11. Home decor. The other decoupage, the traditional one where you decorate something by gluing paper cuts outs (ripped edges work more easily) to it. Just framing those beautiful papers, especially iin a shadow box with an element of 3d decoupage, or added embellishments. Wrapping candle holders. Decorating time and boxes for storage…
  12. Making flowers.
  13. Confetti. Lots of little punched shapes, or die cut, to make envelope boobytraps; table decorations (I spent hours punching red and gold butterflies for my wedding table)…
  14. Make cupcake wrappers
  15. Making gift boxes
  16. Making gift bags
  17. Making advent pockets.
  18. Making envelopes.
  19. Making paper lanterns. I love that there are various types, from simple one sheet ones which I’ve made since I was tiny to ones with a template and lots of cutting and sticking.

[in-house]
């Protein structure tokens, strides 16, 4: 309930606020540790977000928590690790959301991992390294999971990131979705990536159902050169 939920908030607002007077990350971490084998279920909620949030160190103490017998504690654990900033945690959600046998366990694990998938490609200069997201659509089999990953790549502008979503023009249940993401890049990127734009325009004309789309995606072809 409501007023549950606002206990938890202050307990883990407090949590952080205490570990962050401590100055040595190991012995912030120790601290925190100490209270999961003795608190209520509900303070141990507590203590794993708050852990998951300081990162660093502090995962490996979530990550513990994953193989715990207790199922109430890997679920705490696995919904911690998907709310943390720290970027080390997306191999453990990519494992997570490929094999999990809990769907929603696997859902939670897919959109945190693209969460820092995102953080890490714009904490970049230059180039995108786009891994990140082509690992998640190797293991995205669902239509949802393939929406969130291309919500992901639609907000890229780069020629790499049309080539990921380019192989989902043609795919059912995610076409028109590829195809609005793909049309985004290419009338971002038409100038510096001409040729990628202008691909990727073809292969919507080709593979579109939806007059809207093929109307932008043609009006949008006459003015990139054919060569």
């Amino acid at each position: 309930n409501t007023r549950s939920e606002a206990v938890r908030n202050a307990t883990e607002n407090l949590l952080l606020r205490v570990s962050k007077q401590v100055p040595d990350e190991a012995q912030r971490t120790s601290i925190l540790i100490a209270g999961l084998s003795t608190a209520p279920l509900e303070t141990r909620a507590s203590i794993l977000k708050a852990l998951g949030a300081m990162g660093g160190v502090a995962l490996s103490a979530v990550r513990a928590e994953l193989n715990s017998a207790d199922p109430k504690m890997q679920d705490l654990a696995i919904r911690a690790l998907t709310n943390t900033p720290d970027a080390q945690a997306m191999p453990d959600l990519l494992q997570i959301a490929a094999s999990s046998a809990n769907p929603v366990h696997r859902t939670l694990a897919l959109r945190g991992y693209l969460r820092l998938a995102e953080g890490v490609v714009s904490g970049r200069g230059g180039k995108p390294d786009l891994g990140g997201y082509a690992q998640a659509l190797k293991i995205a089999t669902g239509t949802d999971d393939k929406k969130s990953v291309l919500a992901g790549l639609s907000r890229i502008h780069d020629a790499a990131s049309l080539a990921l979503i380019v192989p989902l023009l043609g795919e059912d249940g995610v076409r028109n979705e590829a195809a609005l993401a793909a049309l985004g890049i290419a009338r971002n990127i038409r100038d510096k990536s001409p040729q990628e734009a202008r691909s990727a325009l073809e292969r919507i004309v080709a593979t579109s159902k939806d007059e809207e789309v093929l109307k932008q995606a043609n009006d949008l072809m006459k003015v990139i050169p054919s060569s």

20. Making paper chains.
  21. Paper beads. This is such a good way of using scraps. I love how each bead looks totally different.
  22. A child’s (or young at heart adult’s) mobile.
  23. Making magnets.
  24. Gift tags.
  25. Bookmarks. Yes, you can simply cut a rectangle and call it a bookmark, but I like to get a bit more creative and layer panel dies over papers, or make little origami book corners.
  26. Game boards (like noughts and crosses, draughts…). I made a version of noughts and crosses for my unicorn and butterfly loving friend – die cut butterflies and fussy cut stamped unicorns as the counters with a purple board with a 3×3 grid marked on  
  27. Storage/presentation boxes. There’s so many possibilities with this, from simple folding to woven baskets.
  28. Pinwheels. Big ones, little card embellishments, 
  29. Photo mounts.
  30. Making photo frames.
  31. Paper lollies. I don’t know a different name for these, I cut circles and fold the edges up to make a triangle in the middle, then stick the folded bits to the next circle, gradually creating a globe.